Florida Sea Grant Extension in Collier County

Welcome to the Collier County Sea Grant Extension Blog

This blog is an opportunity for me to share with you my extension outreach efforts and useful information to make you a more informed coastal citizen. If you have any questions about what you see, feel free to contact me at fluech@ufl.edu.

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Friday, August 31, 2012

How are you connected to south Florida?

Have you ever thought how you are connected to south Florida's marine environments? Fortunately, if you don't quite know the answer to the question, there is a new book that can help you see the many connections that exist between the region and those who visit and live there.

Pam Fletcher with Florida Sea Grant and and William Kruczynski of the U.S. Environmental Protection Agency are the co-editors of a new book called Tropical Connections: South Florida's Marine Environments. The book summarizes technical information on the south Florida marine ecosystem in a way that is easy to read and understand, and it is intended for students, educators, lay readers, and decision makers.

The book is comprised of fact pages that were prepared by 162 experts in their scientific disciplines. They can be used individually, but are arranged in chapters that help synthesize the information.

According to the editors, The title contains the word "connections" because the marine habitats of south Florida are interconnected physically, chemically, and biologically, as well as connected with other geographic regions. If you live, vacation, boat, swim, snorkel, SCUBA dive, fish, spear fish, bird watch, or eat marine fish or shellfish in south Florida, you are "connected" to the south Florida marine habitats. Also, people who read about, study, or enjoy knowing that the marine habitats of south Florida exist as natural wonders have a special connection to this place that may be no less significant than physical experiences.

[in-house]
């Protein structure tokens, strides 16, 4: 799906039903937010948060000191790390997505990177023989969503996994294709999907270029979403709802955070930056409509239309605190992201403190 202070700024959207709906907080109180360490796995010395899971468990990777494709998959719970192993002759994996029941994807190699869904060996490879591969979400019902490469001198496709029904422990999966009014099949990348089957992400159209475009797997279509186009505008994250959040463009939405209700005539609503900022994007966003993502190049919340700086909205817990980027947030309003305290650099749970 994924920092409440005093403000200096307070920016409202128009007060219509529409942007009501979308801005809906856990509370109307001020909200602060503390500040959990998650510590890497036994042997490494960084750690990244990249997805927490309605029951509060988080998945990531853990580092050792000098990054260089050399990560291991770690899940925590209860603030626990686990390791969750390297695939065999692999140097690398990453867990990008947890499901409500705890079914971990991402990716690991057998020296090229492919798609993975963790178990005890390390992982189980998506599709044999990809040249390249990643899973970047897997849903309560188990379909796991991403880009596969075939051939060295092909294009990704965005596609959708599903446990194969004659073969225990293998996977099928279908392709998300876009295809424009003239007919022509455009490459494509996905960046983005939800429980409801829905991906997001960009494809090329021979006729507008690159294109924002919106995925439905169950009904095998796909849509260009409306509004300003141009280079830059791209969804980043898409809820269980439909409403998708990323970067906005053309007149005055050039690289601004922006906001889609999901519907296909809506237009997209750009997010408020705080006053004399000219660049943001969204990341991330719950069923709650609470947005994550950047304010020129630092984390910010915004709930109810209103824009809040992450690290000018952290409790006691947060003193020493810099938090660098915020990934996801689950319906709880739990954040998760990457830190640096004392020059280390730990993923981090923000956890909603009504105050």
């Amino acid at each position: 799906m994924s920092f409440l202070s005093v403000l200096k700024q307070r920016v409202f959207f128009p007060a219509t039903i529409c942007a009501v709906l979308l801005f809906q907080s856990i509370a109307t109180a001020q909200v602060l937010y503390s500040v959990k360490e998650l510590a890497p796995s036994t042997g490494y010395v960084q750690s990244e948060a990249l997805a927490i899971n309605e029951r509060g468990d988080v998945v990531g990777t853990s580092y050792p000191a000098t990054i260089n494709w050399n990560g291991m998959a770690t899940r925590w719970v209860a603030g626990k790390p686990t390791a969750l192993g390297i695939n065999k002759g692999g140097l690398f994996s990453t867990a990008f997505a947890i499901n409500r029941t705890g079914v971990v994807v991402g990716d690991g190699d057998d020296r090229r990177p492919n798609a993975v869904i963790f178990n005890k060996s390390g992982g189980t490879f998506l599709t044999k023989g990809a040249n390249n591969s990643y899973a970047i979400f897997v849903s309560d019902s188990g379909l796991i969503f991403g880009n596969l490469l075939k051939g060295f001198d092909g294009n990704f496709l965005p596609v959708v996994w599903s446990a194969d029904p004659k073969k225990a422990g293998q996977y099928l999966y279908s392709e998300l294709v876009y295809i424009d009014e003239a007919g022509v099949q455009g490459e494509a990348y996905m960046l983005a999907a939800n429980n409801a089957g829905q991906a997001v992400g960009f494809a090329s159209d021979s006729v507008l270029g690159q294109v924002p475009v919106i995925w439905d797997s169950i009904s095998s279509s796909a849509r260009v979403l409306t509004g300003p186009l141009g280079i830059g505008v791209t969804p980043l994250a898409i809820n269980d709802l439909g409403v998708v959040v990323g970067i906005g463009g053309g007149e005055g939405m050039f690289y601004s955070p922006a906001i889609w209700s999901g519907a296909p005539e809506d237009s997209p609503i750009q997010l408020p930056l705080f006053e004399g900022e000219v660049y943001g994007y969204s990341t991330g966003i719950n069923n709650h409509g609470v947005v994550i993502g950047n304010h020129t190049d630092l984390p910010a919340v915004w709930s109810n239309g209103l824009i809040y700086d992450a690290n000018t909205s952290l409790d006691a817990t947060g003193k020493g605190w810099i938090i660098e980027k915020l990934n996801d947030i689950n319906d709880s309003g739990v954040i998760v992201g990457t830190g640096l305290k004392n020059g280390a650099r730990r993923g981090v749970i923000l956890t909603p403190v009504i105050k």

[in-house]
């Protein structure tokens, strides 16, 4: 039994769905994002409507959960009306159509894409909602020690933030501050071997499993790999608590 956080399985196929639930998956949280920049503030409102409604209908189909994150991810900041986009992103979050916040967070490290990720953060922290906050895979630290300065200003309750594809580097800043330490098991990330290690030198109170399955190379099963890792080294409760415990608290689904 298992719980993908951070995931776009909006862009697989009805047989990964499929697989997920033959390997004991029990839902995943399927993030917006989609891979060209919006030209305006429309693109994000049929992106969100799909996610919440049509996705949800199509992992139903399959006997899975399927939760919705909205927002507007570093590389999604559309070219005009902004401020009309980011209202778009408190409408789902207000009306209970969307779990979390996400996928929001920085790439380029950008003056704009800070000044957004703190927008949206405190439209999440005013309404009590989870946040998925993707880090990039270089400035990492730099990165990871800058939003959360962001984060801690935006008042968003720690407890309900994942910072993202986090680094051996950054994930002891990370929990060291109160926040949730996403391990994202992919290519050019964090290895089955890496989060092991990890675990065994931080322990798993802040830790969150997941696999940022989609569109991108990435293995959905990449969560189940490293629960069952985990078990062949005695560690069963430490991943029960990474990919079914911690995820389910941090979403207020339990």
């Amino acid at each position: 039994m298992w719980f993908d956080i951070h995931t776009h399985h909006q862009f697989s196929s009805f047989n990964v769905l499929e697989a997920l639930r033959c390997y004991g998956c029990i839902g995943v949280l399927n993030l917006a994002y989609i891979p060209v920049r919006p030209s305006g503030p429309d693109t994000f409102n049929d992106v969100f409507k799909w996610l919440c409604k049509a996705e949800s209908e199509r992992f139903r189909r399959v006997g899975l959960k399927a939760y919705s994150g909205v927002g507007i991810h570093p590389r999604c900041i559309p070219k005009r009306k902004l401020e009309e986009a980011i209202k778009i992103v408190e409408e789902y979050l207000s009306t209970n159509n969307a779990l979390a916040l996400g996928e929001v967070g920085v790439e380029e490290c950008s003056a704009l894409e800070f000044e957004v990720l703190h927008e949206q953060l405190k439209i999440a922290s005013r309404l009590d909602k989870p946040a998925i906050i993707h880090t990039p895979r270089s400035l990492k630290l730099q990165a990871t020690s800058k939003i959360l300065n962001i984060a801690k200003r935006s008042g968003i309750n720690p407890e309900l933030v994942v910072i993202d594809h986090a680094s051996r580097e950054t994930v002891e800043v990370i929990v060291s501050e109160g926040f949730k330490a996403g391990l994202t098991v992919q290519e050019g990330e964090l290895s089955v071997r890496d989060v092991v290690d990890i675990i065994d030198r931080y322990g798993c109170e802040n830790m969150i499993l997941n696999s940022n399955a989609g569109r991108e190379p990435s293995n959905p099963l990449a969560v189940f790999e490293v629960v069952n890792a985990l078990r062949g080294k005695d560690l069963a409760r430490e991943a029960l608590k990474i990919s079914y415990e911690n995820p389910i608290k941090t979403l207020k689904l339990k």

Wednesday, August 8, 2012

Recording of Florida Swordfish Webinar

Did you miss our Brown Bag Webinar on Swordfish? No worries!

Credit: Photo courtesy of Mike Carden a longline fisherman from Panama City, FL
You can watch a recording of our Florida Swordfish Fishery Webinar, which is part of our Florida Seafood Brown Bag Webinar Series. The series is intended for seafood lovers and educators who are interested in learning more about the safety and sustainability associated with Florida’s fisheries and seafood industry. The goals of the scallop presentation are:
  1. Increase your knowledge of basic swordfish biology and ecology
  2. Enhance your understanding of the trends, importance, and management of Florida’s and U.S. North Atlantic swordfish fishery
  3. Make you more informed about the purchasing and consuming swordfish
To view the recording, click HERE

We want to hear from you!
We would love to get your feedback about the presentation by completing a short evaluation. Your input helps us plan for future educational programs. To access the evaluation click HERE.

Recordings of Past Webinar in the Series
Click HERE if you would like to view the recordings of past webinars from this series.
Additional Swordfish Resources

Friday, August 3, 2012

Florida's Commercial Spiny Lobster Fishery

Image credit:FDACS
Did you know that 100% of the spiny lobster (Panulirus agrus) commercially harvested in the United States comes from Florida? In fact, spiny lobster is one of Florida's top seafood products in dockside value. In 2011 over 5.7 million pounds were harvested with a dockside value of over $38 million dollars!